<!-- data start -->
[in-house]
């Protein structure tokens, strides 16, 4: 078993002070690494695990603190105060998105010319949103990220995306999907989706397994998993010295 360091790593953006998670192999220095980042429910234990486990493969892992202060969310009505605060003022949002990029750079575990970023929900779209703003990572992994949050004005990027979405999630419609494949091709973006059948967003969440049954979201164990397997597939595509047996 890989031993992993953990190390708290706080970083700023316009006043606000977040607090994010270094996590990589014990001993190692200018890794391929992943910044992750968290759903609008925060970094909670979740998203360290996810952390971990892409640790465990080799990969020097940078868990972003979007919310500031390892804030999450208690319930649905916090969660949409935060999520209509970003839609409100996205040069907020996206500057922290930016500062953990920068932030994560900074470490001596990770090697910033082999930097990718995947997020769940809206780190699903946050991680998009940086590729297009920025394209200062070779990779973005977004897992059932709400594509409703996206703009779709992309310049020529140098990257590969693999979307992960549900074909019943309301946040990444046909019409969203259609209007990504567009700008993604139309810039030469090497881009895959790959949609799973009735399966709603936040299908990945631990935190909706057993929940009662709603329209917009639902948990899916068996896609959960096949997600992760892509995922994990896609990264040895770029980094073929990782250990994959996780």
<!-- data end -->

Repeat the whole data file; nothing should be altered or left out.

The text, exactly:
[in-house]
């Protein structure tokens, strides 16, 4: 078993002070690494695990603190105060998105010319949103990220995306999907989706397994998993010295 360091790593953006998670192999220095980042429910234990486990493969892992202060969310009505605060003022949002990029750079575990970023929900779209703003990572992994949050004005990027979405999630419609494949091709973006059948967003969440049954979201164990397997597939595509047996 890989031993992993953990190390708290706080970083700023316009006043606000977040607090994010270094996590990589014990001993190692200018890794391929992943910044992750968290759903609008925060970094909670979740998203360290996810952390971990892409640790465990080799990969020097940078868990972003979007919310500031390892804030999450208690319930649905916090969660949409935060999520209509970003839609409100996205040069907020996206500057922290930016500062953990920068932030994560900074470490001596990770090697910033082999930097990718995947997020769940809206780190699903946050991680998009940086590729297009920025394209200062070779990779973005977004897992059932709400594509409703996206703009779709992309310049020529140098990257590969693999979307992960549900074909019943309301946040990444046909019409969203259609209007990504567009700008993604139309810039030469090497881009895959790959949609799973009735399966709603936040299908990945631990935190909706057993929940009662709603329209917009639902948990899916068996896609959960096949997600992760892509995922994990896609990264040895770029980094073929990782250990994959996780």